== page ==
Legislature(2017 - 2018)BUTROVICH 205
02/28/2017 03:30 PM STATE AFFAIRS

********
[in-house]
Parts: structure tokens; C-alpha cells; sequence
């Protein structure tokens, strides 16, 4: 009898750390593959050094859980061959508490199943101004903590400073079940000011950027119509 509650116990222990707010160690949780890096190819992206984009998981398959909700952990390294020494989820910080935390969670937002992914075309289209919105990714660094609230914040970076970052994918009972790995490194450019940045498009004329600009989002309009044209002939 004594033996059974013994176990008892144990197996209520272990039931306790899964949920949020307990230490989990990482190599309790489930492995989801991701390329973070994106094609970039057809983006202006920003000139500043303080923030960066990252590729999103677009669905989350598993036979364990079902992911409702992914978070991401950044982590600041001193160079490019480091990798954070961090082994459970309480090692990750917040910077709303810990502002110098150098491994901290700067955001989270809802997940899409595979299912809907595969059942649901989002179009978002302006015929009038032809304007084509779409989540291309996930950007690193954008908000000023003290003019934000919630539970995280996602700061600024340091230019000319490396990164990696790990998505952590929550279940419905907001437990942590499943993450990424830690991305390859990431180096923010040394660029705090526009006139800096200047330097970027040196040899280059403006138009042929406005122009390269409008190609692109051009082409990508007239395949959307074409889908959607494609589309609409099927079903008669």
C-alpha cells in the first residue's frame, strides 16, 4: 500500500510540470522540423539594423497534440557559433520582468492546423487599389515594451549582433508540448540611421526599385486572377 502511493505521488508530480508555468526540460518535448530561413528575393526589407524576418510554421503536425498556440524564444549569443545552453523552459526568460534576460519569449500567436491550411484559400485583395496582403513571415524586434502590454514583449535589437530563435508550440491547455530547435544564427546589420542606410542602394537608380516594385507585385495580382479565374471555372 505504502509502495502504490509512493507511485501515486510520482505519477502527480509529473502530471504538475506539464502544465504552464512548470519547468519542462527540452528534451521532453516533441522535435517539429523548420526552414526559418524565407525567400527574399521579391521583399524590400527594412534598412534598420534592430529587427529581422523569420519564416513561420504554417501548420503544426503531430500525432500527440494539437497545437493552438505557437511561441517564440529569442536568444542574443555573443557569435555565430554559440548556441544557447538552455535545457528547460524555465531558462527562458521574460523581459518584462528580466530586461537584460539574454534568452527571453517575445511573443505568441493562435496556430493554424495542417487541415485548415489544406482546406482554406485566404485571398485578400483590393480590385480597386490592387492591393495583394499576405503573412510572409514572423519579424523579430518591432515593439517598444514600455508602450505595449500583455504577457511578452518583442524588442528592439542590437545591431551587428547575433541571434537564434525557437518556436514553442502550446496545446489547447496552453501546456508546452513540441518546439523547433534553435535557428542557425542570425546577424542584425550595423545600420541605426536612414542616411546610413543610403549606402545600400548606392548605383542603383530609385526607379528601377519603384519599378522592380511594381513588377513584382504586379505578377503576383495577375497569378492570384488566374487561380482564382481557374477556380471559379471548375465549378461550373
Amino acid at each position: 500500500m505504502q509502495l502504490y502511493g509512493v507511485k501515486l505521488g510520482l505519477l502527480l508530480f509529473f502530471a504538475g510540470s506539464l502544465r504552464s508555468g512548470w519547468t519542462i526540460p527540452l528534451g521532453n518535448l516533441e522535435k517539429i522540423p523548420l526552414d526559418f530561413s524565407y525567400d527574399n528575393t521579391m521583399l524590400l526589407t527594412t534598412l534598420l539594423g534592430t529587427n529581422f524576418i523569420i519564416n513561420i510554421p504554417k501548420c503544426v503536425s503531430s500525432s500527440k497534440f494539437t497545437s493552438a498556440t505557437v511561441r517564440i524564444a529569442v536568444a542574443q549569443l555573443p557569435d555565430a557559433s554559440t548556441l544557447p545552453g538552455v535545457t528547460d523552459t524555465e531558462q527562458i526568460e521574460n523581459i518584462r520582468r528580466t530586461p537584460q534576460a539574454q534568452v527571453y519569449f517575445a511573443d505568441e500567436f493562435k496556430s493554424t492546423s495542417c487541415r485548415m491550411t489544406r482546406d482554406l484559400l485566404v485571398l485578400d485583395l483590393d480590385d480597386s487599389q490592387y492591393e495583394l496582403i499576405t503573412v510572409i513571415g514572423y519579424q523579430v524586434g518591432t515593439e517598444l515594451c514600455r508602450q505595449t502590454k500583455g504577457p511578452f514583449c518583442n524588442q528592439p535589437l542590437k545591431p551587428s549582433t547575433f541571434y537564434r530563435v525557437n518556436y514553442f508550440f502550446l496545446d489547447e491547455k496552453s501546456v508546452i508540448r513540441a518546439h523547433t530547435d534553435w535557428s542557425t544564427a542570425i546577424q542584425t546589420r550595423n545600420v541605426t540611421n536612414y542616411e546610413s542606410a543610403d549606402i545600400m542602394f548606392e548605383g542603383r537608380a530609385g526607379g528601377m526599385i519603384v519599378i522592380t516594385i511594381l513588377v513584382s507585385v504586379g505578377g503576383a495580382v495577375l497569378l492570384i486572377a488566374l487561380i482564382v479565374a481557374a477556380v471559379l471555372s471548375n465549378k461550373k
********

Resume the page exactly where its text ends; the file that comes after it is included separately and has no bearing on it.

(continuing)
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SB 21-PERMANENT FUND: INCOME; POMV; DIVIDENDS 4:14:51 PM CHAIR DUNLEAVY announced the consideration of SB 21. He declared that public testimony is closed on SB 21. 4:15:11 PM At ease. 4:15:48 PM CHAIR DUNLEAVY called the committee back to order. He asked Senator Stedman, sponsor of SB 21, if he had any final comments or remarks. 4:15:57 PM SENATOR BERT STEDMAN, Alaska State Legislature, Juneau, Alaska, sponsor of SB 21, said the bill is an integral part of a fiscal solution for Alaska. He commented as follows: There are a lot of Alaskans that are very concerned that as we try to move through to a fiscal solution, the biggest pot of gold is the permanent fund sitting there, roughly $57 billion, a very large, sweet target of which we could probably appropriate, us in the Legislature, somewhere around currently $8 billion or $9 billion and then maybe an additional $4 billion or so of unrealized earnings. It's very easy to go in for us in the Legislature to appropriate large sums out of the permanent fund. The concern is as we move forward to try to find a fiscal solution is that we ensure that the viability of the permanent fund stays intact and that we that were fortunate enough to live through the vast oil boom of the last four decades leaves something for our kids and our children's children on into the future, that we don't over the next decade just liquidate it or cripple it in a significant way. We are very fortunate to be stewards of the subsurface assets in the State of Alaska unlike all other states, and it's incumbent upon us to look forward to the next generation. Senate Bill 21 would basically ring-fence or set aside and protect the permanent fund from adverse withdrawals setting up a percent of market value management approach to it where you could only take out 4.5 percent per year of a 5-year moving average of the fund going back 6 years; and that [4.5] percent, 50 percent of that would go automatically to dividends, which is 2.25 percent, the other 50 percent would be available for us in the Legislature to appropriate either to the general fund to deal with fiscal issues at the time, when clearly that's the time we have today, but looking forward there will be a time when it's not needed and we can appropriate that back to the permanent fund to make the permanent fund grow faster, or add it to the dividends if we want to increase the dividends. Now this structure is set up ignoring the current fiscal position of the state; in other words, the percentage withdrawal amount is driven by the asset allocation of the fund and its goal is to be in perpetuity. That 4.5 percent would allow the permanent fund to not change its management style and would block us from taking more than 4.5 percent out per year. It just so happens we are around the mid-50s in billions in the permanent fund, if we were at $100 billion it would be double the numbers, and if we were at $25 billion it would be half the numbers. The dividend calculation defaults out at $1,700; now I know some folks around the state might think that's too big of a dividend and some folks might think it's too small of a dividend, but it's a 50-50 split and it happens to be the time frame we are in allowing that balance to be measured at about $55 billion. So that Mr. Chairman is what is in front of the committee on a second hearing. I think there's some amendments and some other discussions, but I just wanted to take a few minutes to frame it for the people at home because this is not a bill that fixes our physical deficit, it is a bill to protect the permanent fund from us, the Legislature, and to ensure that we have an intact, vast amount of wealth from our oil boom going forward to future generations of Alaskans and we are not talking two or three generations, we are talking in perpetuity. 4:20:51 PM SENATOR GIESSEL commented as follows: I appreciate the carefulness that Senator Stedman has put into this bill. I especially like that 50-50 split. Certainly, citizens at home receiving their check in the mail can say, "Okay, this is how much I got and I know how much government got, I'm going to keep an eye on how they spend the 50 percent they got." I think that would create a more engaged citizenry and that's a good thing. CHAIR DUNLEAVY asked Senator Stedman if he wanted to touch upon the future of the fund someday that there may be discussions about constitutionalization. SENATOR STEDMAN explained as follows: I've been asked how come I didn't write the bill and come forward with a constitutional amendment, it's because clearly, it's the constitution that protects the corpus of the permanent fund, we cannot spend it without authorization of the people. We can spend and have the authority to as the Legislature, as the appropriators, all of the earnings and trading profits of the fund which we call the earnings reserve. There are two reasons why it's not requested as a constitutional amendment today. Number one is the cash-flow draws and needs in the current environment of the state, I don't think we have the time to get there right away. Also, I would like to see the opportunity for all of us in the Legislature to have a discussion with our constituents to make sure that they are onboard in protecting the permanent fund for future generations and they are comfortable with the endowment approach so that we can move forward. I think that would be nice if we could have that come after the statutory bill has passed, which is what we have in front of us and we have a thorough understanding at the public level. This is very clear and transparent, this is not smoke and mirrors, there's not a lot of moving parts, it's very straight forward; and then, hopefully we will have the ability in the future to have a constitutional amendment and that would enclose the earnings account, basically there would be no need for it, it would just go away for all practical purposes, and we the Legislature could only get our hands-on 4.5 percent per year, and half of that then would go to the citizens for dividends. We would not be able to take the easy road, which is vote huge chunks out of the earnings reserve which we can do today with a simple majority vote and a signature by the governor, we can easily move $7 billion or $8 billion this year, and to me it just makes me want to stay awake at night worrying about that, it's not any public servant I don't think ever came to Juneau to see that. 4:23:59 PM CHAIR DUNLEAVY moved to adopt Amendment 1, labeled 30- LS0128\O.1: 30-LS0128\O.1 Martin 2/17/17 AMENDMENT 1 OFFERED IN THE SENATE Page 1, line 2, following "dividends;": Insert "authorizing an advisory vote on legislative action that changes the calculation of the permanent fund dividend and the amount available for distribution from the earnings reserve account and making the legislative action contingent on the advisory vote receiving an affirmative majority vote;" Page 3, line 19: Delete all material and insert: "* Sec. 6. The uncodified law of the State of Alaska is amended by adding a new section to read: ADVISORY VOTE. At a special election to be held on September 26, 2017, in substantial compliance with the election laws of the state, including absentee voting and the preparation, publication, and mailing of an election pamphlet under AS 15.58, the lieutenant governor shall place before the qualified voters of the state a question advisory to the legislature and the governor. The election pamphlet for the special election must comply with AS 15.58.020(a)(6), including the requirement that it contain statements that advocate voter approval or rejection of the question. Notwithstanding AS 15.80.005 and other laws relating to preparation of the ballot proposition, the question shall appear on the ballot in the following form: Q U E S T I O N Do you approve of the passage by the Alaska State Legislature of a bill that changes the calculation of the permanent fund dividend and the amount available for distribution from the earnings reserve account established under AS 37.13.145? Yes [ ] No [ ] * Sec. 7. The uncodified law of the State of Alaska is amended by adding a new section to read: NOTICE TO THE REVISOR OF STATUTES. The director of elections shall notify the revisor of statutes when the results of the election have been certified under AS 15.15.450 if the advisory vote authorized in sec. 6 of this Act receives an affirmative majority vote. * Sec. 8. The uncodified law of the State of Alaska is amended by adding a new section to read: CONDITIONAL EFFECT. Sections 1 - 5 of this Act take effect only if the director of elections notifies the revisor of statutes under sec. 7 of this Act that the question in the advisory vote under sec. 6 of this Act received an affirmative majority vote. * Sec. 9. If, under sec. 8 of this Act, secs. 1 - 5 of this Act take effect, they take effect on July 1 in the year following the year in which the notice is given under sec. 7 of this Act. * Sec. 10. Section 6 of this Act takes effect immediately under AS 01.10.070(c). * Sec. 11. Except as provided in secs. 9 and 10 of this Act, this Act takes effect July 1, 2017." 4:24:08 PM SENATOR GIESSEL objected for purposes of discussion. 4:24:18 PM CHRISTA MCDONALD, Staff, Senator Mike Dunleavy, Alaska State Legislature, Juneau, Alaska, said Amendment 1 places an advisory vote of the people to have SB 21 become effective and explained as follows: · Section 6: is the language of the advisory vote that reads, "Do you approve of the passage by the Alaska State Legislature of a bill that changes the calculation of the permanent fund dividend and the amount of it available for distribution from the earnings reserve account?". · Section 7: establishes that the Director of Elections will notify the reviser of statutes if the vote receives a majority. · Section 8: creates a conditional requirement of an affirmative majority vote in order for Sections 1 to 5 of the bill to become effective which is SB 21 which you see before you. · Section 9: states that Sections 1 to 5 of the legislation will take place on June 1 after an affirmative majority vote. · Section 10: issues the advisory vote and states that it will become effective immediately. · Section 11: is the rest of the effective dates of the bill. CHAIR DUNLEAVY noted that the last advisory vote regarding the permanent fund went to the people 18 years ago. He pointed out the permanent fund is a unique instrument not just in this country, but worldwide. He admitted that there are varying opinions on the purpose of the permanent fund and the dividend, but explained that the reason he offered the amendment is that the people of Alaska are partners with their government regarding the permanent fund issue and the 50-50 proposition. He said the people constitutionalized the permanent fund decades ago during a time when the Alaska Legislature was spending a lot of money and they wanted to figure out a way to preserve the money for future generations. He noted that after the permanent fund was constitutionalized, other instruments as well went to the people for a vote over a 12-year period, including the Constitutional Budget Reserve, the appropriations limit, and a statutory dividend. 4:27:24 PM SENATOR GIESSEL expressed concern that the amendment calls for a vote of the people in less than 6 months. She pointed out that people may not completely understand the fiscal situation and the gravity of the decision. She added that the special election means there are extra costs and its turnout will be unpredictable. She stated that she is not convinced that the people's feelings will be received with clarity. She reiterated that she is not convinced that folks would understand the ramifications of a "yes" or "no" vote. She asked if he had considered the factors she noted in terms of a special election. CHAIR DUNLEAVY replied that the people are probably more in tune with the permanent fund issue than many others that the Legislature deals with. He opined that the permanent fund issue is of such magnitude that the people of Alaska should be a part of it. SENATOR EGAN noted that Senator Stedman is the sponsor of SB 21 and asked what his thoughts were on the proposed amendment. 4:30:46 PM SENATOR STEDMAN replied as follows: The committee of jurisdiction always makes bills better. I would like to see at the end of the day constitutional protection for the permanent fund and a percent-of-market value setup with a reasonable payout targeted toward the structure and longevity of the permanent fund, not our cashflow needs, and I think that's what the bill does. I always respect the will of the committees. CHAIR DUNLEAVY noted that SB 21 is referred to another committee and continued discussions will address the contents of the bill. He suggested that the bill be moved to the next committee with the amendment. He asked if the objection was maintained. SENATOR GIESSEL maintained her objection. CHAIR DUNLEAVY asked that a roll call vote be taken on Amendment 1. A roll call vote was taken. Senator Wilson and Chair Dunleavy voted in favor of Amendment 1 and Senators Giessel and Egan voted against it. Therefore, Amendment 1 failed by a 2:2 vote. 4:32:41 PM At ease. 4:45:14 PM CHAIR DUNLEAVY called the committee back to order. He asked if there was a motion to move SB 21. 4:45:20 PM SENATOR GIESSEL moved to report SB 21, version 30-LS0128\O from committee with individual recommendations and attached fiscal note(s). 4:45:30 PM CHAIR DUNLEAVY announced that there being no objection, SB 21 moved from the Senate State Affairs Standing Committee. He asked if there were any closing comments or questions. SENATOR WILSON read a "Letter of Intent" from the Senate State Affair Committee regarding SB 21 as follows: It is the intent of the Senate State Affairs Committee that when subsequent committees of referral in both bodies of the Alaska Legislature consider Senate Bill 21 (Permanent Fund: Income; POMV, Dividends), or any related legislation dealing with the use of the earnings of the Permanent Fund, that those committees strongly consider including the following elements. 1. Protection of the corpus of the Permanent Fund against the erosive effect of inflation over time. 2. A draw limit on the portion of earnings of the Permanent Fund drawn for use by state government. 3. A savings rule which captures and saves at least some peak revenue, and places these savings into the corpus of the Permanent Fund. CHAIR DUNLEAVY announced that the letter of intent will be incorporated as the bill moves on to the next committee of referral. He asked if committee members had any closing comments. SENATOR WILSON thanked Senator Stedman for putting forth SB 21. He said the issues that SB 21 addresses are complicated. He added that he appreciated the committee's time to address SB 21 and other bills related to the permanent fund. He opined that hopefully the next committees will spend time diving deep down into the issues that SB 21 addresses as well as listening to Alaskans. He stated that he is a strong believer of the government not having any more than what he has. He reiterated that he appreciates Senator Stedman's efforts and others' efforts put forth during the interim to work on the bill. 4:47:31 PM CHAIR DUNLEAVY said he agreed with many of the sentiments that Senator Stedman stated. He reiterated that the permanent fund was constitutionalized decades ago because the people of Alaska did not trust the Legislature. He hoped that the state was not entering another period where Alaskans are going to question the Legislature's motives. He set forth that he looked forward to working with Senator Stedman and others to ensure that the permanent fund is ring- fenced to make sure the worst possible fears are not realized. He added that he is going to keep pushing for the involvement of Alaskans in the protection of the permanent fund because they are partners in the process. He remarked that he was not sure Alaskans were going to support a plan that they are not a part of. SENATOR GIESSEL addressed the letter of intent for SB 21 as follows: The letter of intent is very positive, and I think really fits well with Senator Stedman's bill, SB 21; he has used the title "Grow and Guard the Permanent Fund" and I think we all agree with that. The statement has been made, "The people of Alaska entrusting to their elected officials," and I agree with that, in fact I spoke about that on the Senate floor. I believe that trust was eroded when the governor vetoed 50 percent of the dividend in 2016; this is a grave, serious decision that the elected officials of this body should be making with the deliberation we are going through right now. I hope we can restore that trust through this deliberation with public comment and the various committees this bill will go through. 4:49:47 PM CHAIR DUNLEAVY asked if there was a motion to move the letter of intent regarding the items that Senator Wilson had put into public record. SENATOR GIESSEL moved that the letter of intent be attached to SB 21 as it moves through the committee process. 4:50:12 PM CHAIR DUNLEAVY found no objection, and SB 21, with the letter of intent, was reported from the Senate State Affairs Standing Committee.